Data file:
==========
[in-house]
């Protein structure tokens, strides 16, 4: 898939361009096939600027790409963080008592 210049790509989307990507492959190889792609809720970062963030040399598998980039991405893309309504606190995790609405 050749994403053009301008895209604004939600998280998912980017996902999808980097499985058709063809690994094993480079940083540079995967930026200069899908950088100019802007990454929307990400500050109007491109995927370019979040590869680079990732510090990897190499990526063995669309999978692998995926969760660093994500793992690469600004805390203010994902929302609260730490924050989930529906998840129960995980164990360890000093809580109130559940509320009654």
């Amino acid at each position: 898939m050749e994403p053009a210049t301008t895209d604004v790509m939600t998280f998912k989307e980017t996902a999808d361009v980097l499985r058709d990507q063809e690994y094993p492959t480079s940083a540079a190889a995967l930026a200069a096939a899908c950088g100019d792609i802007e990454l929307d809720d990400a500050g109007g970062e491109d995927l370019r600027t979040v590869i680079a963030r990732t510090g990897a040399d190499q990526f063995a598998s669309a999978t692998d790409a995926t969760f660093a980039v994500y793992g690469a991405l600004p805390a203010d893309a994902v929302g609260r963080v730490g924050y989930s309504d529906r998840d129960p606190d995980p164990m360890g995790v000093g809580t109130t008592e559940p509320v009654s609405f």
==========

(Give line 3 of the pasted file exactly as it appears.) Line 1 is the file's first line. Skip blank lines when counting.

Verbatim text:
């Amino acid at each position: 898939m050749e994403p053009a210049t301008t895209d604004v790509m939600t998280f998912k989307e980017t996902a999808d361009v980097l499985r058709d990507q063809e690994y094993p492959t480079s940083a540079a190889a995967l930026a200069a096939a899908c950088g100019d792609i802007e990454l929307d809720d990400a500050g109007g970062e491109d995927l370019r600027t979040v590869i680079a963030r990732t510090g990897a040399d190499q990526f063995a598998s669309a999978t692998d790409a995926t969760f660093a980039v994500y793992g690469a991405l600004p805390a203010d893309a994902v929302g609260r963080v730490g924050y989930s309504d529906r998840d129960p606190d995980p164990m360890g995790v000093g809580t109130t008592e559940p509320v009654s609405f």